A car bomb has exploded outside the US embassy building in the northern Iraqi city of Irbil, killing at least three people and wounding five others. The "Islamic State" terror group claimed responsibility for the attack.
A plume of black smoke could be seen above the Ankawa district of Irbil Friday afternoon, after a suicide bomber detonated an explosives-laden vehicle near the city's US consulate and compound, Kurdish security officials said.
A US State Department spokeswoman said that all consulate staff had been accounted for and that "there are no reports of injuries," either to US diplomatic staff or local guards.
The SITE Intelligence Group, which tracks militant jihadist websites, said the "Islamic State" (IS) terror group had claimed responsibility. It cited an IS Twitter account saying fighters "were able to detonate a car bomb" near the American consulate building, which "led to killing and wounding many of them."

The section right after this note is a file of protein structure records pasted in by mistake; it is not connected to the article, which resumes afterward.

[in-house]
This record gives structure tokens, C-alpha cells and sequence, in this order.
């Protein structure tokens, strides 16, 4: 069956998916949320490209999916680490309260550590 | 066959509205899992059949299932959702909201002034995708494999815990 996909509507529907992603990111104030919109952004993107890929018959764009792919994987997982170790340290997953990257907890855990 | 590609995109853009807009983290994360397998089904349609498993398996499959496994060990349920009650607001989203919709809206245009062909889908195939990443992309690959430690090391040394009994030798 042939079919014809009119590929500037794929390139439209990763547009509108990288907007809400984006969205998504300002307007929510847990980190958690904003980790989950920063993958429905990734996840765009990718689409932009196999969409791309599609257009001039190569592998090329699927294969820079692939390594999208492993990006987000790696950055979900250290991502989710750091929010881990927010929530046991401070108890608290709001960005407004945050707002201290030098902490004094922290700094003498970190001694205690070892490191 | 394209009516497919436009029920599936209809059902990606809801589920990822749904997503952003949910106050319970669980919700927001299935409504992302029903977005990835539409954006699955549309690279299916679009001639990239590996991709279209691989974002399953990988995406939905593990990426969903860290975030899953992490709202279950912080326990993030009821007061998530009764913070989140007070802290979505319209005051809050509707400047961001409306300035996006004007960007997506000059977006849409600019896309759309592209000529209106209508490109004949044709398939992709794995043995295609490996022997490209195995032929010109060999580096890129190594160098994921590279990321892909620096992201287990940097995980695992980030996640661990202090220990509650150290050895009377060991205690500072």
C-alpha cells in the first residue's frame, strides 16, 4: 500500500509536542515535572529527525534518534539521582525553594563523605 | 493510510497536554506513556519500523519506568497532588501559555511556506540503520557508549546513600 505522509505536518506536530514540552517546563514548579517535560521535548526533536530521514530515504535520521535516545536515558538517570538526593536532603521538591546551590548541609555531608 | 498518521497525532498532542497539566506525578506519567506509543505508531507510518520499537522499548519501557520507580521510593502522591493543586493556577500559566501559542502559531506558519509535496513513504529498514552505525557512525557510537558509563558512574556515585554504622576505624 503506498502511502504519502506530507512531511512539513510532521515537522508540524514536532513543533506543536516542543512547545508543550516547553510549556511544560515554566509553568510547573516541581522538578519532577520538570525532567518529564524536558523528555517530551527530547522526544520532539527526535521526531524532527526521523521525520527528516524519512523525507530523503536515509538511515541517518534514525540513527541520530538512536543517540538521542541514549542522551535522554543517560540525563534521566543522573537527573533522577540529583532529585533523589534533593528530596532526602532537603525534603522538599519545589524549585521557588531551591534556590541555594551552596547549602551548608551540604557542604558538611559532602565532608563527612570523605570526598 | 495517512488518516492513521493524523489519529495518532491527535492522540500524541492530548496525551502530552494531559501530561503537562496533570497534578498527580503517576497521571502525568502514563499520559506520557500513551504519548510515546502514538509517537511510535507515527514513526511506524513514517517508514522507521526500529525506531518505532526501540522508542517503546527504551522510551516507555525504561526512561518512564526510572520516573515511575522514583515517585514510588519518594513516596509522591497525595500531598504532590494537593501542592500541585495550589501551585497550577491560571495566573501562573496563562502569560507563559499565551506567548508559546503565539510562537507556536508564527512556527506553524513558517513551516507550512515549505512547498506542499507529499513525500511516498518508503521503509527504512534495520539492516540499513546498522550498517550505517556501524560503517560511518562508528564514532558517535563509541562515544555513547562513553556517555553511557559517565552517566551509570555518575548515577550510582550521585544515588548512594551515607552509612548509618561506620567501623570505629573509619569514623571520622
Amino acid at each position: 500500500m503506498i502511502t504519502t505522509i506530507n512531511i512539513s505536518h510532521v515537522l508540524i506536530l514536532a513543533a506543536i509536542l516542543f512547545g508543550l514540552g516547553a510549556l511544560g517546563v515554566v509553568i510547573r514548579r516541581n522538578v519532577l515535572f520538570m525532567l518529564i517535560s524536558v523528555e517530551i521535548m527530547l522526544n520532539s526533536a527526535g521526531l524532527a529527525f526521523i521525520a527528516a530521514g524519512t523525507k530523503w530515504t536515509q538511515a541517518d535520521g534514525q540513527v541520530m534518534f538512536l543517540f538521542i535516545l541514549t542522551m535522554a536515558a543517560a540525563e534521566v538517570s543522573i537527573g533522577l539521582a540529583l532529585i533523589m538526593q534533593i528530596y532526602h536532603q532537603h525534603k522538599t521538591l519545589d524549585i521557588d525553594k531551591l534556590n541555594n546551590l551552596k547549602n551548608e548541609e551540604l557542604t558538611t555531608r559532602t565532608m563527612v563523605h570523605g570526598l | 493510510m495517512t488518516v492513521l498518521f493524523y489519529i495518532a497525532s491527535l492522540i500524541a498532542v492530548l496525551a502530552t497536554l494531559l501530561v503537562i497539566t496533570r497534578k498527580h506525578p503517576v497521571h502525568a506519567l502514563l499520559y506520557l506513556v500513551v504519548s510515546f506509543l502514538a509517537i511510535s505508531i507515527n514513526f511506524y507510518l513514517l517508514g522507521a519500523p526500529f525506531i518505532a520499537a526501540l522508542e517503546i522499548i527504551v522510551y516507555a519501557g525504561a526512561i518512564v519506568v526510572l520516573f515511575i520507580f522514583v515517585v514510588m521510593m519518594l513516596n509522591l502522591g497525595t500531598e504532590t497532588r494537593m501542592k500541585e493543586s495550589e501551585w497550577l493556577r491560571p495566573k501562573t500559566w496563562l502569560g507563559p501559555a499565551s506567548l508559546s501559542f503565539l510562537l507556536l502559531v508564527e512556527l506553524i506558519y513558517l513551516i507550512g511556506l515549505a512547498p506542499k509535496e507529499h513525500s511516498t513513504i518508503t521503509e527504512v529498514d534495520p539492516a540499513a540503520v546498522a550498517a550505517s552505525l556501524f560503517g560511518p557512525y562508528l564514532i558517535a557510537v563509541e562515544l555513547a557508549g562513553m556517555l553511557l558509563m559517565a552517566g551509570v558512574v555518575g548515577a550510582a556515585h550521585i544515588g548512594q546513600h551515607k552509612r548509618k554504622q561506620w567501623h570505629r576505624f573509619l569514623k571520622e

While such car bombings are common in Baghdad and other Iraqi cities, they are relatively rare in Irbil - the capital of Iraq's semi-autonomous Kurdistan region.
The city's last major attack happened in November, when a suicide bomber blew up his car near the governor's office. IS also claimed responsibility for that explosion.
Iraqi Kurdistan is a key part of the US-led coalition carrying out airstrikes against IS militants in Iraq. Dozens of US military advisors are stationed there, and the region's peshmerga fighters have been a significant force in driving the extremists out of northern parts of the country in recent months.
nm/msh (Reuters, AFP, AP, dpa)